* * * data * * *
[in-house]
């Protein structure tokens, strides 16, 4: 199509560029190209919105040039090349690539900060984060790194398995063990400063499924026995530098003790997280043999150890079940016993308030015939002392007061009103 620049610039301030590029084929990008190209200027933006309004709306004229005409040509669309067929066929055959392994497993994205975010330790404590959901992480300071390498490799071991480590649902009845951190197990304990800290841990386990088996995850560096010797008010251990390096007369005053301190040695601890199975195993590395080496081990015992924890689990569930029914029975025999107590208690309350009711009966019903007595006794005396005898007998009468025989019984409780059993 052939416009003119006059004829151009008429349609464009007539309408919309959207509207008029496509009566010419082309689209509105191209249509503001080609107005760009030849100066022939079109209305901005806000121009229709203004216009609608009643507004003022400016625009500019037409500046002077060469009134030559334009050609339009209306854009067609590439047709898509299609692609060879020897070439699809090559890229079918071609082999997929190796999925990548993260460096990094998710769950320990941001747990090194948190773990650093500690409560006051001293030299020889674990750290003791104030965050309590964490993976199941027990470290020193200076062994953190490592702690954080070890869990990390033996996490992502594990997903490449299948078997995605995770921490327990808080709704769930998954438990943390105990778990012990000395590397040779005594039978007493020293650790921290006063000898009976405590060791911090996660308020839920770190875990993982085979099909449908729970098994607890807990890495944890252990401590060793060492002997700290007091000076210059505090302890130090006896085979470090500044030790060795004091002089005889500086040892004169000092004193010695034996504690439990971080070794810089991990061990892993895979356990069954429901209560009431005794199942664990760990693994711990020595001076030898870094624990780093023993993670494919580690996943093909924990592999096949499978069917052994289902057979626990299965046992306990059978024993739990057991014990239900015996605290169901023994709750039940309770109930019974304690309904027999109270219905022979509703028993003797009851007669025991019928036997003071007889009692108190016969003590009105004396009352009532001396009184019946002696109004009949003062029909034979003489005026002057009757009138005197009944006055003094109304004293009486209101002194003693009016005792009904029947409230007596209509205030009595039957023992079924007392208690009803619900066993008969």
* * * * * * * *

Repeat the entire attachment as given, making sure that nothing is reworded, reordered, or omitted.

[in-house]
């Protein structure tokens, strides 16, 4: 199509560029190209919105040039090349690539900060984060790194398995063990400063499924026995530098003790997280043999150890079940016993308030015939002392007061009103 620049610039301030590029084929990008190209200027933006309004709306004229005409040509669309067929066929055959392994497993994205975010330790404590959901992480300071390498490799071991480590649902009845951190197990304990800290841990386990088996995850560096010797008010251990390096007369005053301190040695601890199975195993590395080496081990015992924890689990569930029914029975025999107590208690309350009711009966019903007595006794005396005898007998009468025989019984409780059993 052939416009003119006059004829151009008429349609464009007539309408919309959207509207008029496509009566010419082309689209509105191209249509503001080609107005760009030849100066022939079109209305901005806000121009229709203004216009609608009643507004003022400016625009500019037409500046002077060469009134030559334009050609339009209306854009067609590439047709898509299609692609060879020897070439699809090559890229079918071609082999997929190796999925990548993260460096990094998710769950320990941001747990090194948190773990650093500690409560006051001293030299020889674990750290003791104030965050309590964490993976199941027990470290020193200076062994953190490592702690954080070890869990990390033996996490992502594990997903490449299948078997995605995770921490327990808080709704769930998954438990943390105990778990012990000395590397040779005594039978007493020293650790921290006063000898009976405590060791911090996660308020839920770190875990993982085979099909449908729970098994607890807990890495944890252990401590060793060492002997700290007091000076210059505090302890130090006896085979470090500044030790060795004091002089005889500086040892004169000092004193010695034996504690439990971080070794810089991990061990892993895979356990069954429901209560009431005794199942664990760990693994711990020595001076030898870094624990780093023993993670494919580690996943093909924990592999096949499978069917052994289902057979626990299965046992306990059978024993739990057991014990239900015996605290169901023994709750039940309770109930019974304690309904027999109270219905022979509703028993003797009851007669025991019928036997003071007889009692108190016969003590009105004396009352009532001396009184019946002696109004009949003062029909034979003489005026002057009757009138005197009944006055003094109304004293009486209101002194003693009016005792009904029947409230007596209509205030009595039957023992079924007392208690009803619900066993008969």